Being a new gardener is hard.
There’s so much to learn — how to start seeds, how to care for your plants, how to prevent diseases…the list goes on.
But would you believe me if I told you that one of the most common mistakes that new gardeners make is one of the simplest to fix?
Understanding the best time to water your garden is crucial to growing healthy, luscious plants.
This article will give you an overview of when to water a garden, but more importantly will explain the why. Once you understand the why, you’ll never forget when to water again.
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The Absolute Best Time: As Early as Possible in the Morning
If you’re a morning person — unlike me — you’ll be happy to learn that the early morning is hands down the best time to water a vegetable garden (or any other garden, for that matter).
The reason is simple: when you water in the morning, the sun is barely up and temperatures are still cool. Water has time to actually penetrate the soil and get down into the root systems of your garden without being lost to evaporation.
Watering early also protects your plants from intense heat in the middle of the day, as they will be full of water by the time the heat of the day actually hits them. This is much better than trying to “save” your plants on a hot day by pouring water on them in the afternoon.
Busting a gardening myth: Some old-time gardeners insist that watering in the daytime will cause your plants to be “scorched” by the sun. They claim that the water droplets sitting on the leaves of your plants will have a magnifying effect as the sun comes out and will burn the leaves.
While this is physically possible, it’s extremely unlikely, simply because most climates don’t get anywhere near hot enough to cause this effect. And if they did, your plants would likely have other more serious issues.
Bonus points if you use a drip irrigation system or a soaker hose to get your watering.
The Second Best Time to Water Your Garden: The Late Afternoon / Early Evening
If, like me, you’re not much of a morning person, then water your plants in the late afternoon or early evening. The principle here is clear: you’re trying to do whatever you can to avoid watering in the middle of the day.
While watering at the end of the day is slighly worse than the morning, if you have no other option it’s certainly better than not watering at all!
If you go with evening watering, do your best to not get water all over your plants’ leaves. Damp leaves are a root cause of many pathogens and diseases, like the dreaded powdery mildew that can decimate an entire garden.
Do Not Water at Night
If you can avoid it, don’t water at night time. The biggest reason why is what I mentioned above — you are dampening leaves and plant matter at night, when little to no evaporation will occur. You’re not giving the soil time to dry. This is a great recipe for diseases and rot, and not a good recipe for a healthy garden.
If you absolutely can’t wait, then sure…water at night. But use a bit less water than you normally would, because there will be no evaporation. That means all of the water you pour onto the soil will sink in and be used up by your plants.
Tips for Watering Your Garden
Now that you know the best time to water a garden, let’s cover a few other mistakes that gardeners make when watering:
Avoid over-watering your garden at all costs.
Over-watering is one of the biggest mistakes that gardeners make. It’s incredibly easy to do and the results can be disastrous. Watering too often can kill plants just as easily as watering too little. If you’re having trouble identifying signs of over-watering, look for:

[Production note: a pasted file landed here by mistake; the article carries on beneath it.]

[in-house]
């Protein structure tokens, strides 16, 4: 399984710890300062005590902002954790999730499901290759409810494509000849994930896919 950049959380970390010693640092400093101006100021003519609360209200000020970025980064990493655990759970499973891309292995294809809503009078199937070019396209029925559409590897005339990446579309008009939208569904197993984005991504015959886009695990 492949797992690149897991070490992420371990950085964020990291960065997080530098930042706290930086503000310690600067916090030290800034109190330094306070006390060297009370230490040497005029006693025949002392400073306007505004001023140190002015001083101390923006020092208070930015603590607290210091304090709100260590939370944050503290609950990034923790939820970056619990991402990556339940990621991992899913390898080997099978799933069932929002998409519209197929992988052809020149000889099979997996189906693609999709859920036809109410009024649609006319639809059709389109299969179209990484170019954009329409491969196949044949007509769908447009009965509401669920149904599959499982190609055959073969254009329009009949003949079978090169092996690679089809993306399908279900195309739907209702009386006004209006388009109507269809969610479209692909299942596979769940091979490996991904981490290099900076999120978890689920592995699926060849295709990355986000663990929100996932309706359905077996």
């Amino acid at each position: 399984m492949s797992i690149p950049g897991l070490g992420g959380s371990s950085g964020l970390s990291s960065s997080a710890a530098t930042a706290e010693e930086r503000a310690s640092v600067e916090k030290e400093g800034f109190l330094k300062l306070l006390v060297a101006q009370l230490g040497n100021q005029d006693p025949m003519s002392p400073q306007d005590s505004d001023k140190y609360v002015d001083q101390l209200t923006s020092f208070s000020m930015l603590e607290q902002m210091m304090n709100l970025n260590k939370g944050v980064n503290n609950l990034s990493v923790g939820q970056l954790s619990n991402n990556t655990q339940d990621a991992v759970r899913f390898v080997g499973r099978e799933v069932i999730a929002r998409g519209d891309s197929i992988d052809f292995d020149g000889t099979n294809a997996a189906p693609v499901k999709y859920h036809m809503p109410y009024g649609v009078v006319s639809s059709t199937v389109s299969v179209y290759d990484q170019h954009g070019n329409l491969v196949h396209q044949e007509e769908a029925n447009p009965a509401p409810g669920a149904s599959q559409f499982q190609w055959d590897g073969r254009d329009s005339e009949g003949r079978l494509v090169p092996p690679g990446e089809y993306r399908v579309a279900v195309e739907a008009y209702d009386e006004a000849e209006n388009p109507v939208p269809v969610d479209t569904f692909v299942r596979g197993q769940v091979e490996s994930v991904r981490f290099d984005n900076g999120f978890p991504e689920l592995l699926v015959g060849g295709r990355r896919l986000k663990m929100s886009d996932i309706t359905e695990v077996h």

- Leaves that are limp or “soggy” looking
- Rotting at the root or stem level
- Tips of leaves that are browning
As a rule of thumb, giving your garden about an inch of water per week is a good idea. But this is just like any rule — it’s made to be broken. Some plants need a ton of water, while others barely need any at all. You should research the plants in your garden and get a good understanding of how much they need.
You may need to water sections of your garden 2-3x a week, and other sections just once a week, if that. To judge if your garden needs to be watered, you can use the finger test:
The Finger Test: Put your finger 2″ deep in the soil. If there is no moisture at all, you need to water your garden. If it’s wet to about 1″ deep, it probably doesn’t need to be watered.
Also, use your head! If you just had a storm, you probably don’t need to water for at least a week. If you haven’t had rain in months and have high temps, then give your garden some extra liquid love!
Try to water near the surface of the soil, not over your leaves.
When you water your garden, you’re trying to get it to the root system. Avoid haphazardly pouring it all over the top of the leaves. This is just wasted water that will evaporate off of your plants.
Instead, water the soil right at the root zone. This way you’ll encourage root growth and water as efficiently as possible.
When you water, water deeply.
Instead of watering lightly a few times a week, consider watering deeply once per week. This means staying on a spot until you’re sure that water has penetrated deep into the soil. The deeper the water goes, the less likely it is to evaporate out of the soil, and the more encouragement it gives your plants’ roots to spread deeper.
Deeper plant roots usually means better plant growth, so watering deeply and for a long period of time is often better!
Well, there you have it – a primer on how to best water the garden. Whether you’re watering a veggie garden or a large landscape, these principles will save you a lot of time, money, and frustration.
As always, let me know if you have any questions or suggestions in the comments below 🙂
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